If non-Hodgkin's lymphoma is diagnosed, the doctor needs to learn the stage, or extent, of the disease. Staging is a careful attempt to find out whether the cancer has spread and, if so, what parts of the body are affected. Treatment decisions depend on these findings.
The doctor considers the following to determine the stage of non-Hodgkin's lymphoma:
Eating well during cancer treatment means getting enough calories and protein to help prevent weight loss and regain strength. Good nutrition often helps people feel better and have more energy. Some people with cancer find it hard to eat a balanced diet because they may lose their appetite. In addition, common side-effects of treatment, such as nausea, vomiting, or mouth sores, can make eating difficult. Often, foods taste different. Also, people being treated for cancer may not feel like eating when they are uncomfortable or tired.
Treatment for non-Hodgkin's lymphoma depends on the stage of the disease, the type of cells involved, whether they are indolent or aggressive, and the age and general health of the patient. Non-Hodgkin's lymphoma is usually treated with chemotherapy, radiation therapy, or a combination of these treatments. In some cases, bone marrow transplantation, biological therapies, or surgery may be options. For indolent lymphomas, the doctor may decide to wait until the disease causes symptoms before starting treatment. Often, this approach is called "watchful waiting".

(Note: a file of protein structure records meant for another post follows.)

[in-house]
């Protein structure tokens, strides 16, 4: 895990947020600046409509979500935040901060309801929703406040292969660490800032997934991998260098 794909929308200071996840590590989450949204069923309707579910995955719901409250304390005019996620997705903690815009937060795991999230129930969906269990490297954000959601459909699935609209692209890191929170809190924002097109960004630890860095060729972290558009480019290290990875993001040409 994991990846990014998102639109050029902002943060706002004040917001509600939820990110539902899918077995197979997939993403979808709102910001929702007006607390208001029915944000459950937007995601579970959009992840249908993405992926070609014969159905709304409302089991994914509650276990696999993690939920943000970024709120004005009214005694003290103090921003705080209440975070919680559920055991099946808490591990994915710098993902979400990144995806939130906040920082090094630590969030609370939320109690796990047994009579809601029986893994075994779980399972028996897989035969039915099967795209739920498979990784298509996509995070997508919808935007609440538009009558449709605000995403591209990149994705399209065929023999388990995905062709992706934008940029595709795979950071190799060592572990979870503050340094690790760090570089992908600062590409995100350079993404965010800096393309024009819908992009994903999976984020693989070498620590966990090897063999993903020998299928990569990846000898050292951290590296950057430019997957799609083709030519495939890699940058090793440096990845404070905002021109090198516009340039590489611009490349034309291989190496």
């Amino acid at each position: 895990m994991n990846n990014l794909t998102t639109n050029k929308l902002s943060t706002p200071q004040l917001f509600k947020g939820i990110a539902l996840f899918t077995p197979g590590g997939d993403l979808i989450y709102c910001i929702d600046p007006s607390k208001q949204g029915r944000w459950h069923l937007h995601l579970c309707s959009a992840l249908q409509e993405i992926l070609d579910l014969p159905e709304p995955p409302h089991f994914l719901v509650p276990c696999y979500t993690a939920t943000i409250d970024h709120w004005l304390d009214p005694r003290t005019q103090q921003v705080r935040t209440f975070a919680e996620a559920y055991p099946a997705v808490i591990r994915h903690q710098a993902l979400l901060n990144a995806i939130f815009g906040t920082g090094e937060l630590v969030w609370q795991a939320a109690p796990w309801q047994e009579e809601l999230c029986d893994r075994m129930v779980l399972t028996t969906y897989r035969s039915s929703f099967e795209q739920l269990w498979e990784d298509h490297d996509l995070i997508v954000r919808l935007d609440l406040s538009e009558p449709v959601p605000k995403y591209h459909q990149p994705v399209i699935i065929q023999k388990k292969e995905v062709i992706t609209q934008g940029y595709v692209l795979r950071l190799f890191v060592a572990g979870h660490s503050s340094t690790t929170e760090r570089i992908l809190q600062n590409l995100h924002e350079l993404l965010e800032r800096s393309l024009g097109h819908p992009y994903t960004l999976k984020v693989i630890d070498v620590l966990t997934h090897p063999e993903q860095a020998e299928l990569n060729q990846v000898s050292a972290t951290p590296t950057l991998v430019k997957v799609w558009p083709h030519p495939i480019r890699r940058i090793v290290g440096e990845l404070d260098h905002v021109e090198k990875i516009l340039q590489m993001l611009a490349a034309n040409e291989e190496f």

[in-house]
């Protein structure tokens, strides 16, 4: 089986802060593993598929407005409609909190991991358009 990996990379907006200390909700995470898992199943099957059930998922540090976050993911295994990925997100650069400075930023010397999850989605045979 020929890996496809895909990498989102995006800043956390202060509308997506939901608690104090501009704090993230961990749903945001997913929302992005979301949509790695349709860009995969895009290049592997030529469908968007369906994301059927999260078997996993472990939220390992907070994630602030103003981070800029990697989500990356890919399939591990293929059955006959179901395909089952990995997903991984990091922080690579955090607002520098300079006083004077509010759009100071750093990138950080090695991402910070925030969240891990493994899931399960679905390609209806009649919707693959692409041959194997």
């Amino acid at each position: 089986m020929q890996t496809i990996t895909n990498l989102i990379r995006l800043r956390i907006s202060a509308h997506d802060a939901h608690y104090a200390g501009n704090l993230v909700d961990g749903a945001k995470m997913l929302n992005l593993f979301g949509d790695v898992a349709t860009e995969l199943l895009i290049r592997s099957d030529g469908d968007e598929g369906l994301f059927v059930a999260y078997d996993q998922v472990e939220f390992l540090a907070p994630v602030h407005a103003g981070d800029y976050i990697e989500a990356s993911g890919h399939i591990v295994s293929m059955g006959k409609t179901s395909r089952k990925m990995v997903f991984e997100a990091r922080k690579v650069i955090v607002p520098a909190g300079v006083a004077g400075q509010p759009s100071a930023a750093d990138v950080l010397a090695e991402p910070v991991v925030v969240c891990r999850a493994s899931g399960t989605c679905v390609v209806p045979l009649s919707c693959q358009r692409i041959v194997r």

Bone marrow transplantation (BMT) may be a treatment option, especially for patients whose non-Hodgkin's lymphoma has recurred (come back). BMT provides the patient with healthy stem cells (very immature cells that produce blood cells) to replace cells damaged or destroyed by treatment with very high doses of chemotherapy and/or radiation therapy. The healthy bone marrow may come from a donor, or it may be marrow that was removed from the patient, treated to destroy cancer cells, stored, and then given back to the person following the high-dose treatment. Until the transplanted bone marrow begins to produce enough white blood cells, patients have to be carefully protected from infection. They usually stay in the hospital for several weeks.
Patients who have a bone marrow transplant face an increased risk of infection, bleeding, and other side-effects from the large doses of chemotherapy and radiation they receive. In addition, graft-versus-host disease (GVHD) may occur in patients who receive bone marrow from a donor. In GVHD, the donated marrow attacks the patient's tissues (most often the liver, the skin, and the digestive tract). GVHD can range from mild to very severe. It can occur any time after the transplant (even years later). Drugs may be given to reduce the risk of GVHD and to treat the problem if it occurs.
Biological therapy (also called immunotherapy) is a form of treatment that uses the body's immune system, either directly or indirectly, to fight cancer or to lessen the side effects that can be caused by some cancer treatments. It uses materials made by the body or made in a laboratory to boost, direct, or restore the body's natural defenses against disease. Biological therapy is sometimes also called biological response modifier therapy.